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1739 Aware that England was about to declare war on Spain, James Oglethorpe called on Savannah militia members to fall into formation.
With drums beating and local magistrates in their official robes, he announced that Britain and Spain were now at war (though the official declaration did not come until Oct. 23). Aware that on the North American mainland, Georgia would probably be the first battlefield in this war, Oglethorpe warned colonists to be on alert. The militia saluted the announcement with three rifle vollies, and a cannon was fired.
Thus, Georgia prepared for what would be called the War of Jenkins' Ear.
1790 Cherokee chief John Ross was born in Turkey Town (near present-day Center, Alabama) in the Cherokee Nation.
Born of a white father, and a three-quarter white mother, Ross had only limited Cherokee blood. He received a white education, but chose to live with the Cherokees. In the early 1800s, he settled on the Tennessee River at the present-day site of Chattanooga, where he ran a ferry and warehouse at a site known as Ross's Landing.
Later, he became a wealthy planter and in 1827 moved to Georgia. At the confluence of the Oostanaula and Etowah rivers, he founded the community known as Head of Coosa at the present-day site of Rome. After the Cherokees established their national capital at New Echota, Ross was elected as principal chief of the Cherokees. In this capacity, he vainly fought U.S. and Georgia efforts to move the Cherokees to the West. Ross died during a visit to Washington, D.C. on August 1, 1866.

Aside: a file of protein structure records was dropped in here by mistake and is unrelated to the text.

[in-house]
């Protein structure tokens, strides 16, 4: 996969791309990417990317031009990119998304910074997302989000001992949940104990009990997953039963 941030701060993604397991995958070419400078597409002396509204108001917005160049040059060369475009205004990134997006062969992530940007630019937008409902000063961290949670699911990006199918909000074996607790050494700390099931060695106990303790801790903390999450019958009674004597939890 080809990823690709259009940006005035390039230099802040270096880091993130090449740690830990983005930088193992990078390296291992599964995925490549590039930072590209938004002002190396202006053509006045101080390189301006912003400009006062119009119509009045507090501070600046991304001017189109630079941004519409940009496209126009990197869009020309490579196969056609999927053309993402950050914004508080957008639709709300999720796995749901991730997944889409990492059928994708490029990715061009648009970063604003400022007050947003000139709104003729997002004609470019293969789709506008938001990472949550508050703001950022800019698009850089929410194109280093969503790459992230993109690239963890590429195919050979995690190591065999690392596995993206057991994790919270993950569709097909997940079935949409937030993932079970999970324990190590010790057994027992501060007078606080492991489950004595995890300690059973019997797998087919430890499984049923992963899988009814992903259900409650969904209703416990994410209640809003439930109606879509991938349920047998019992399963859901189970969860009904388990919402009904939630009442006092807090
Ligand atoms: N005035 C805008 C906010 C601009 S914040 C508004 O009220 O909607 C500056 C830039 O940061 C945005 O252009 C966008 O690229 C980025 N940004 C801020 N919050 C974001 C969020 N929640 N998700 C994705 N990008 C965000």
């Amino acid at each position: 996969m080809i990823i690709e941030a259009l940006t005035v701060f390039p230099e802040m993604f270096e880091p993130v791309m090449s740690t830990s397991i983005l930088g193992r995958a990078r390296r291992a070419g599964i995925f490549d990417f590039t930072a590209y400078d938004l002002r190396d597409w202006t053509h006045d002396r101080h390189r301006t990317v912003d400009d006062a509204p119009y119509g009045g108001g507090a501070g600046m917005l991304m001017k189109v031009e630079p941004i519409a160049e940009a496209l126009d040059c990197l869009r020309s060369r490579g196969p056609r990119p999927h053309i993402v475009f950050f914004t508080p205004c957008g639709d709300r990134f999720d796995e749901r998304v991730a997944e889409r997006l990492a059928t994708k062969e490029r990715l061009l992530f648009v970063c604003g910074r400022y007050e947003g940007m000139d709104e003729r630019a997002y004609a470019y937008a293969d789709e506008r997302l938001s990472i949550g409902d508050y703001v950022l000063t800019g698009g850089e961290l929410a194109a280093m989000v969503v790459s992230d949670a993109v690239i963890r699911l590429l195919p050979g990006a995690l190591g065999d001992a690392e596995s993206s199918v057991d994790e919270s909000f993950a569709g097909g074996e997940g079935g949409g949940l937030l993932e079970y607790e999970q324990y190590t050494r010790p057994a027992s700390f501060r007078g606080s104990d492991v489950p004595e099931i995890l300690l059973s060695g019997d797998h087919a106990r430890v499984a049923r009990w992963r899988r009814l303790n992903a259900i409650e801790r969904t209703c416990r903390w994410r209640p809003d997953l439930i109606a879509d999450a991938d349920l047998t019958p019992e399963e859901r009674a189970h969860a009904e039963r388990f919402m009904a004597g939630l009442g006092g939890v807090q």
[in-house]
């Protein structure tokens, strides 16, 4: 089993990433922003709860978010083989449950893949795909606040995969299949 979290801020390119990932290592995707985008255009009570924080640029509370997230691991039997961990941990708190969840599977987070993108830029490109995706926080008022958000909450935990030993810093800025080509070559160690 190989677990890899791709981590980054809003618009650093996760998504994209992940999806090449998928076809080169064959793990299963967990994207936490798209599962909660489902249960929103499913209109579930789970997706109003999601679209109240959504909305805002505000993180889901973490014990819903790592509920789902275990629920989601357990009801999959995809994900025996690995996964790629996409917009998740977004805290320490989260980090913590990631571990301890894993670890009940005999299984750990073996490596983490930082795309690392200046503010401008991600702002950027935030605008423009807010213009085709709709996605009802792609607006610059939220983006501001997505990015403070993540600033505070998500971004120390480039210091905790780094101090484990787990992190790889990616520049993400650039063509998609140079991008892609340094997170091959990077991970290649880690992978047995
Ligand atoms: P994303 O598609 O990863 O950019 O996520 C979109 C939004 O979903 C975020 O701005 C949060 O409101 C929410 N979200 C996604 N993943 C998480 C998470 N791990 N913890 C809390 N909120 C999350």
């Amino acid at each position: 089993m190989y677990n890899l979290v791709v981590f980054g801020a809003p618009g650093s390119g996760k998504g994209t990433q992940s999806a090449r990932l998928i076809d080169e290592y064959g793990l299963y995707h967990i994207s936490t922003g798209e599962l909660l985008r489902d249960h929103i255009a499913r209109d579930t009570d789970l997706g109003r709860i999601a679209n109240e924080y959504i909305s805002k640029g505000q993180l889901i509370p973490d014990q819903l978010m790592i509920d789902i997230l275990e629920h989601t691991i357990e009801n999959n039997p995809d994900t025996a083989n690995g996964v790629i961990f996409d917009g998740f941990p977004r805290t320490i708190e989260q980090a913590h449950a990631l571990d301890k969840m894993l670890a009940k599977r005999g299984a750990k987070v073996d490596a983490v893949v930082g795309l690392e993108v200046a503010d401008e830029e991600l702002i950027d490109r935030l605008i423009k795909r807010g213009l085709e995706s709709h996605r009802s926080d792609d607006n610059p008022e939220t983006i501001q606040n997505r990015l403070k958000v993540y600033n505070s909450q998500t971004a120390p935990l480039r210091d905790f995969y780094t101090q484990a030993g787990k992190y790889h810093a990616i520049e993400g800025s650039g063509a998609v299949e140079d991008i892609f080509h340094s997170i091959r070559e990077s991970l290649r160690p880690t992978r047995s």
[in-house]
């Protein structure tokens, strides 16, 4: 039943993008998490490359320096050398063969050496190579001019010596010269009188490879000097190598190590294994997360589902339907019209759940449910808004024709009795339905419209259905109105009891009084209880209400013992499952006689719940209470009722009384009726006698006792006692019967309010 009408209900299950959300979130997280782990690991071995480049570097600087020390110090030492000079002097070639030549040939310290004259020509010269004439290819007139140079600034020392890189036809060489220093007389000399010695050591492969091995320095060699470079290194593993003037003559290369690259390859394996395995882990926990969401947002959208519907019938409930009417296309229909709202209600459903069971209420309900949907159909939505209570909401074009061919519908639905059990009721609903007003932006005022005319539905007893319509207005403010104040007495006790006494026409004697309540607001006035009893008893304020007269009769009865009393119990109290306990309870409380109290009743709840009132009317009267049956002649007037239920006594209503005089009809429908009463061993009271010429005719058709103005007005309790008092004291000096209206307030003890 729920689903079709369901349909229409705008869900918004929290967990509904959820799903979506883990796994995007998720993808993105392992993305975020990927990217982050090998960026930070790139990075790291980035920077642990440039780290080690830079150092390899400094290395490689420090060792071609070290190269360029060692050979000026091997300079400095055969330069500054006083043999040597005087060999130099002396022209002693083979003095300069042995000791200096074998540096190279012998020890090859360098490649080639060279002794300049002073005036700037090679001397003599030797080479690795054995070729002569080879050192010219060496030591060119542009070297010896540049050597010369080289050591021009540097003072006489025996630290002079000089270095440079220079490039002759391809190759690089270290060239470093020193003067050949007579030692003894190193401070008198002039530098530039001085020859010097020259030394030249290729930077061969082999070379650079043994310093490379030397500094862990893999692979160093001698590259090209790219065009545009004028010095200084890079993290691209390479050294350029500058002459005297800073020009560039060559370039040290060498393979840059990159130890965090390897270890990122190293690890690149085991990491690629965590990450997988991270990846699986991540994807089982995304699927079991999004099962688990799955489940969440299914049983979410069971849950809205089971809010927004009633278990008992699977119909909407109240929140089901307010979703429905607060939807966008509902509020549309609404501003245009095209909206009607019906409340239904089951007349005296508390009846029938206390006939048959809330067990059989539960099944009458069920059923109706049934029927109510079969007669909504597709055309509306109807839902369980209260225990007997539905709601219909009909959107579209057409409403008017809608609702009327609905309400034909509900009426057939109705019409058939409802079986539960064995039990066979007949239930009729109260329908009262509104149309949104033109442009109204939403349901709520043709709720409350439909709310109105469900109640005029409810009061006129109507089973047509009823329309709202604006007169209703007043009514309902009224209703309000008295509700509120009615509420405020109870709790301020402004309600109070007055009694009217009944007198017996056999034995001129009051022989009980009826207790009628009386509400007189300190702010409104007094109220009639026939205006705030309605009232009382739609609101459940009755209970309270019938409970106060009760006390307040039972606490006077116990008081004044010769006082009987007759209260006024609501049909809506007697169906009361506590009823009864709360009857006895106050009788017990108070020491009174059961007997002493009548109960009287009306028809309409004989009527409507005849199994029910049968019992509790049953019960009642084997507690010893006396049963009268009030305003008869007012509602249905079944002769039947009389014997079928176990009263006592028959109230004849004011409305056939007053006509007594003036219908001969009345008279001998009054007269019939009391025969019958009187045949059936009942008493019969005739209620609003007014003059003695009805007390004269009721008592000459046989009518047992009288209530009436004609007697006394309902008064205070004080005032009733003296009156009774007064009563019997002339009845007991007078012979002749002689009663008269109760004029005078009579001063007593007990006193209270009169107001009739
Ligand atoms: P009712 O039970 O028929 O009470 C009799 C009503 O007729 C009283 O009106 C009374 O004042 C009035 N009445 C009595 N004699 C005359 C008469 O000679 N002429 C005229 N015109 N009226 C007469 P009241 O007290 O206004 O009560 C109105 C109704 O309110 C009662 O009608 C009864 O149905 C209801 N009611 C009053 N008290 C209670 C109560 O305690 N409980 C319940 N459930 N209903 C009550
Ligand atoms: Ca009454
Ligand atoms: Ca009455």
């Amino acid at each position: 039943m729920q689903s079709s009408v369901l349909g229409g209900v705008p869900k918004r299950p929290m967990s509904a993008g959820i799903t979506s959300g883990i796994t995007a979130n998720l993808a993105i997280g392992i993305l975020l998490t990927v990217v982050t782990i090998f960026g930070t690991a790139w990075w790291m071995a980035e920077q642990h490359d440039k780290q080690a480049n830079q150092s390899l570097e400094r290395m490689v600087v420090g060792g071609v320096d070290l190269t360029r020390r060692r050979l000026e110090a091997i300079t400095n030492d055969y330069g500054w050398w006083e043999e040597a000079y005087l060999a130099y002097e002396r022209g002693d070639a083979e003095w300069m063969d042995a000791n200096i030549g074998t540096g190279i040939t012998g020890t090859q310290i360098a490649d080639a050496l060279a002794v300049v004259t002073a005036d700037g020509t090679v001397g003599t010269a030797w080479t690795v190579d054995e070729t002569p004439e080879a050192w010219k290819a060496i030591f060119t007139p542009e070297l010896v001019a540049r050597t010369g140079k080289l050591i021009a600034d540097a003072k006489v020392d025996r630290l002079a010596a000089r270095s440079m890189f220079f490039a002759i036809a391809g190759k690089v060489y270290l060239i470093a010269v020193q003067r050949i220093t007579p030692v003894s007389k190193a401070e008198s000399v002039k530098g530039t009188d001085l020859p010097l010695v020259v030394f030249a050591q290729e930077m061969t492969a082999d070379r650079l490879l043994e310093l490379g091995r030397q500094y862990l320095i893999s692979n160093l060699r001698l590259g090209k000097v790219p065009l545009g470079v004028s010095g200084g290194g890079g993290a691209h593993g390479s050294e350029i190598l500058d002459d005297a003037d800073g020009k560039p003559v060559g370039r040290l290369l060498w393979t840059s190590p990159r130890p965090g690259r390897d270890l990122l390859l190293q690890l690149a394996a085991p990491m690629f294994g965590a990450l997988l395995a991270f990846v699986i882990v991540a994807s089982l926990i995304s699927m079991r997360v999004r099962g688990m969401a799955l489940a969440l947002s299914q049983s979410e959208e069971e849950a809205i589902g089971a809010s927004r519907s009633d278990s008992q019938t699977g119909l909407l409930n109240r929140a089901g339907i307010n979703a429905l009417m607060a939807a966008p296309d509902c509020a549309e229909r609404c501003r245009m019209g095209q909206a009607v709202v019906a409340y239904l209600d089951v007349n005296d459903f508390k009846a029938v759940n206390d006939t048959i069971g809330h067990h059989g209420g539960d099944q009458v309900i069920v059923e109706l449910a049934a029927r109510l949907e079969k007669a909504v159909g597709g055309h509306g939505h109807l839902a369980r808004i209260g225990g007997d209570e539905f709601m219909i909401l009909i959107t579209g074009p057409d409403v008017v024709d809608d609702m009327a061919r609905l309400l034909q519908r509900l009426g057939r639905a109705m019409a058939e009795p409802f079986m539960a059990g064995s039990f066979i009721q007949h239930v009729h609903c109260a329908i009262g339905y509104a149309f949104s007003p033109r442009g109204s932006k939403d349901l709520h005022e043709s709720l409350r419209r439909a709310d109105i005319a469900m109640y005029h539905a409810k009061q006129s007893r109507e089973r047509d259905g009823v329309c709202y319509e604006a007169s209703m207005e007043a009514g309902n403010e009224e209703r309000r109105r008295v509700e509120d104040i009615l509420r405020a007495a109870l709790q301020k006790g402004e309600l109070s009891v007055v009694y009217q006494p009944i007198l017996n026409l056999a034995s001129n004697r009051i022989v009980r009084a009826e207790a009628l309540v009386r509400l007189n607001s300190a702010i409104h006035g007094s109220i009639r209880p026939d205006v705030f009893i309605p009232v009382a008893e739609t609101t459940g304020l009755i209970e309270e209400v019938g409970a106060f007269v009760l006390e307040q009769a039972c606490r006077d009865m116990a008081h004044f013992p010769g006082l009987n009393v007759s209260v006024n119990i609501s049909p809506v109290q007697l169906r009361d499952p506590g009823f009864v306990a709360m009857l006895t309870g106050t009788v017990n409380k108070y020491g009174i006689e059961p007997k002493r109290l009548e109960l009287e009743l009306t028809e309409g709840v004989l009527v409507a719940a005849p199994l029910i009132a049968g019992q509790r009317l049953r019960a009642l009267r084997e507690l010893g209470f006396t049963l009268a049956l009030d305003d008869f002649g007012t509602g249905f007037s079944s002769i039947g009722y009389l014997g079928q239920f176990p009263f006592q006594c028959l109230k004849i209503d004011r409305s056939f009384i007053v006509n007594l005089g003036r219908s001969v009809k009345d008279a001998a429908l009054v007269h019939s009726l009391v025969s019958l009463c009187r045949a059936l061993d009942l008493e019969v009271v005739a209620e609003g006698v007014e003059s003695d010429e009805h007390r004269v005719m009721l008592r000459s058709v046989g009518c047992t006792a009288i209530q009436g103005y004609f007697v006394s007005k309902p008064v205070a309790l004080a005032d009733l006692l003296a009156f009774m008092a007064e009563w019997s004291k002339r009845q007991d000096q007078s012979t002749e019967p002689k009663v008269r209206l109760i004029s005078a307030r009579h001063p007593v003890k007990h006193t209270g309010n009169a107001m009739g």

1833 The new South Carolina Canal and Rail Road from Charleston to Hamburg, South Carolina was completed.
At the time, the 136-mile line was the longest railroad in the world. While South Carolina was excited about the new railroad, Georgia officials were concerned. Hamburg was just across the Savannah River from Augusta. Should a railroad bridge be built across the Savannah at Hamburg, Georgia cotton planters would be tempted to ship their goods to Charleston rather than Augusta or Savannah. So Augusta officials refused to allow construction of a railroad bridge to connect Augusta with Hamburg.
1918 At the state Democratic convention in Macon, Tom Watson abandoned his attempts to contest the tenth district primary election (which he had lost). When the Watson forces admitted defeat, it left the winner of the Democratic primary unopposed for the general election. This winner was to become a fixture in the U.S. House of Representatives for a half century – Carl Vinson.
1922 Following the death of U.S. Senator Tom Watson, on this day Georgia Gov. Thomas Hardwick appointed Rebecca Latimer Felton to temporarily fill Watson's seat until Walter F. George, elected in a special election, could officially take office.
Felton was 87 years old at the time, and Gov. Hardwick was attempting to honor her for a life of service to causes in which she believed. She took the appointment seriously, though many senators opposed her actually being allowed to take the oath of office. Initially denied a chance to officially become a senator, Felton attended Senate sessions on Nov. 21 and 22 and sat in the gallery. Through the efforts of Walter George, senators finally gave in and Felton was officially sworn in becoming the first woman to serve in the U.S. Senate.